MTB Biking Essentials
By Trae Jaussi
The best part of mountain biking is the freedom to choose the distance, area, and difficulty of trail you want to ride. Depending on the distance and length of time you’ll be biking, you need to pack accordingly. Growing up as a Scout, our scout leaders would always tell us “Be Prepared!” Going biking is no different. You want to be prepared so you don’t end up in a bad situation such as having a flat tire, a part coming off your bike, running out of water etc.
Being prepared before you ride means that you maintain and take care of your bike and also bringing items in case something happens. Taking care of your bike gives you the peace of mind to have a good ride, but if something were to happen on the trail, you have the right gear to solve the problem and continue riding.
For mountain biking, I have categorized ride lengths by amount of time as described below:
Short ride: 30 minutes – 1.5 hours
Medium ride: 2-3 hours
Long ride: 3+ hours
For each category of riding, I will describe the various items I think every biker should have for that length of ride. You’ll want to think like a minimalist packer because the more weight and items you bring, the more weight you will feel when you are biking up the hill. There is definitely a balance between knowing what is essential and not overpacking.
Short ride (30 minutes - 1.5 hours)
Short rides are usually those that are not super long distances that someone can do before or after work. These rides you want to bring the bare necessities because even if you break a chain or have something go wrong, you can always walk back to your vehicle in a short amount of time or you can call for a ride to come pick you up near the trail. Some items you will need though are:
Water! Stay hydrated no matter the length! (awesome waterbottle)
Your cell phone, be able to send a text, make a call and take photos of your sweet ride.
Waist bag (fanny pack), to put your phone, keys, airpods, and chapstick. An alternate would be to put these items in a pocket or a bike jersey pocket. I prefer to have a waist bag so my items are secure.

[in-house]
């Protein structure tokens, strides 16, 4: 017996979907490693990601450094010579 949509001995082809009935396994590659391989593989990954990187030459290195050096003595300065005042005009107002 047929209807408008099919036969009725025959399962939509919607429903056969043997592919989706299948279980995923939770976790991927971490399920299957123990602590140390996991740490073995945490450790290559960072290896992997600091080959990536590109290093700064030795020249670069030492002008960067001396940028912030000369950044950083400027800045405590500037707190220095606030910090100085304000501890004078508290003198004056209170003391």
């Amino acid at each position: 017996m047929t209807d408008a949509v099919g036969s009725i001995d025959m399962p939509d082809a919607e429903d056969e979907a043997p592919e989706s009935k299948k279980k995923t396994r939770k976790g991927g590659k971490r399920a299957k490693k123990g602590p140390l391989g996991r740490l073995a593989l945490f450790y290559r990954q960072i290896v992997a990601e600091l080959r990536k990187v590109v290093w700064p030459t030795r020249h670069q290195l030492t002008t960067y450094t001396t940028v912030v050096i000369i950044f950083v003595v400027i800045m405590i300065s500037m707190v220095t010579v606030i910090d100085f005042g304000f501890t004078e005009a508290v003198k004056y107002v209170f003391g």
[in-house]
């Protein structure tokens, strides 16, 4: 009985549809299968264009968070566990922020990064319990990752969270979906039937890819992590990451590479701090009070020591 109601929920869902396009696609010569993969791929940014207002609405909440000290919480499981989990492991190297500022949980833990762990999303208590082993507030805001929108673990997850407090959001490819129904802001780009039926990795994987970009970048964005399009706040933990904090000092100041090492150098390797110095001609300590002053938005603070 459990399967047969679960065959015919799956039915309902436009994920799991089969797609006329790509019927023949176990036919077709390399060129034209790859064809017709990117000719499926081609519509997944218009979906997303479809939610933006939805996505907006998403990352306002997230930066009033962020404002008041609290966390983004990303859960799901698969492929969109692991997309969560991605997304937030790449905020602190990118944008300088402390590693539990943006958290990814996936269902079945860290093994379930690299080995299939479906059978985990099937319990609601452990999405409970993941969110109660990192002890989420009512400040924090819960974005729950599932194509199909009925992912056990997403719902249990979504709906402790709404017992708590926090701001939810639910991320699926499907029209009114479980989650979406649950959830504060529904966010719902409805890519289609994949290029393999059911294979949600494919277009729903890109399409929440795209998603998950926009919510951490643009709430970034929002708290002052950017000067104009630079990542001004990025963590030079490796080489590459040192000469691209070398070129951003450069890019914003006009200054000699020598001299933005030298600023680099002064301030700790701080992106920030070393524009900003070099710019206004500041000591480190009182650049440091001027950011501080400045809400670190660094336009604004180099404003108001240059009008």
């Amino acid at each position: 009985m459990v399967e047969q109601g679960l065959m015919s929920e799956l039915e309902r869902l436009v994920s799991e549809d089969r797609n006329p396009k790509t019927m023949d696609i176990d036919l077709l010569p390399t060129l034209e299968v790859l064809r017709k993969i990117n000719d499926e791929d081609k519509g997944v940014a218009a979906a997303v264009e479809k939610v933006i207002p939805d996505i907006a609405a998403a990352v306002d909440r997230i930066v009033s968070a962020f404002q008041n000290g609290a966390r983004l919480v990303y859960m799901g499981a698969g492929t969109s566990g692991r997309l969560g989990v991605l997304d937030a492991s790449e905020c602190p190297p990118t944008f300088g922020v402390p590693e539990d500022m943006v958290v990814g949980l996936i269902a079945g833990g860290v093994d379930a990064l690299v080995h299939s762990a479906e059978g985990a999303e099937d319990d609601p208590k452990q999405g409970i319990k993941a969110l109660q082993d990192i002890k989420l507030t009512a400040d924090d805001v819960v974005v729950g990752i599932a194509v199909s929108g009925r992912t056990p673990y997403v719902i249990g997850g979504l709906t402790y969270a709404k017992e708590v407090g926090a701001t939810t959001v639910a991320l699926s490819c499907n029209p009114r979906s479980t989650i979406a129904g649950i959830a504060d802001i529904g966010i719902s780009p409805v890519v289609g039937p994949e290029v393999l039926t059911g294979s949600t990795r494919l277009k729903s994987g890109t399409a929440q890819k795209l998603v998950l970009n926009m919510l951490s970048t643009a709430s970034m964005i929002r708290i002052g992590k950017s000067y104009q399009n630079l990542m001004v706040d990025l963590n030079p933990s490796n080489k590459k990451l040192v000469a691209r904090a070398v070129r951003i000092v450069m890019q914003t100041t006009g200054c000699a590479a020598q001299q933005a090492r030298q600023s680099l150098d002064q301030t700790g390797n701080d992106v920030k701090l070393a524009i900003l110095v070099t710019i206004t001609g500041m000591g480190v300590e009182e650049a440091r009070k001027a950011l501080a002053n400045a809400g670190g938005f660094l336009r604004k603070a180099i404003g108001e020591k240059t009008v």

Medium Ride (2-3 hours)
Medium rides are those that are longer in distance and take anywhere from 2-3 hours to complete. This means you are either climbing a significant amount of elevation, biking a lot of miles or a good combination of both. Since you will be further from your vehicle or someone to pick you up, on these rides you will want to be prepared to fix a majority of problems you may encounter on the trail. The most common problems mountain bikers encounter are flat tires, broken chains, and/or loose bolts/linkage. Some items you will need are:
A way to fix or repair your flat tire. Depending on your tire set up, tube or tubeless, will depend on what items you will need for a tire repair. Generally, if you have a tube set up you will use patches to repair the hole or rip. If you are tubeless then sealant will close the small holes, but for larger holes you’ll need a tire plug or extra tube. It is up to you what you decide to carry.
A Master link and multi-tool w/ chain breaker. When your chain breaks, be sure to have a chain breaker which come on a lot of bike multitools. This way you can break the chain and reassemble on your bike.
I have already mentioned this, but make sure you also have a multitool with basic Allen wrench sizes and screwdriver tips. That way if anything comes loose, you’ll be able to tighten the bolt or reinstall it.
Snacks! You’ll be burning more fuel the longer you ride, so bring granola bars, gel packs, candy, etc.
Long Ride (3 hours +)
On long rides, you plan on being gone for more than 3 hours and biking a lot of miles. For long rides, you will want to include all the things I previously mentioned to fix your bike for the various scenarios. items are:
Two large waters or even a camelbak full of water. Again, more miles = more water!
Snacks/normal food. If you are gone for 3+ hours, you’ll need fuel to keep your body moving otherwise you can experience the “run out of gas” feeling. Sandwiches, electrolyte packs, trail mix, etc, all work great.
Small backpack. Because you are bringing more items, a waist pack might be too small so bring a small backpack that can fit more items.
First aid kit, just in case someone gets injured.
There may be some rides where you never use some of the items you brought, but when something does happen, you’ll be grateful you brought those items. I have been on a 3+ hour ride where both my tires went flat, and my chain broke. Thankfully I was able to fix everything enough to get to the bottom of the trail and then take my bike to the shop to get repaired.
Ultimately being prepared and bringing the correct gear for any length of bike ride is up to the rider. I would recommend researching and asking other riders what they bring to ultimately help you make a decision on what items you’ll bring. Even if you take the best care of your bike, you never know what could happen on the trail.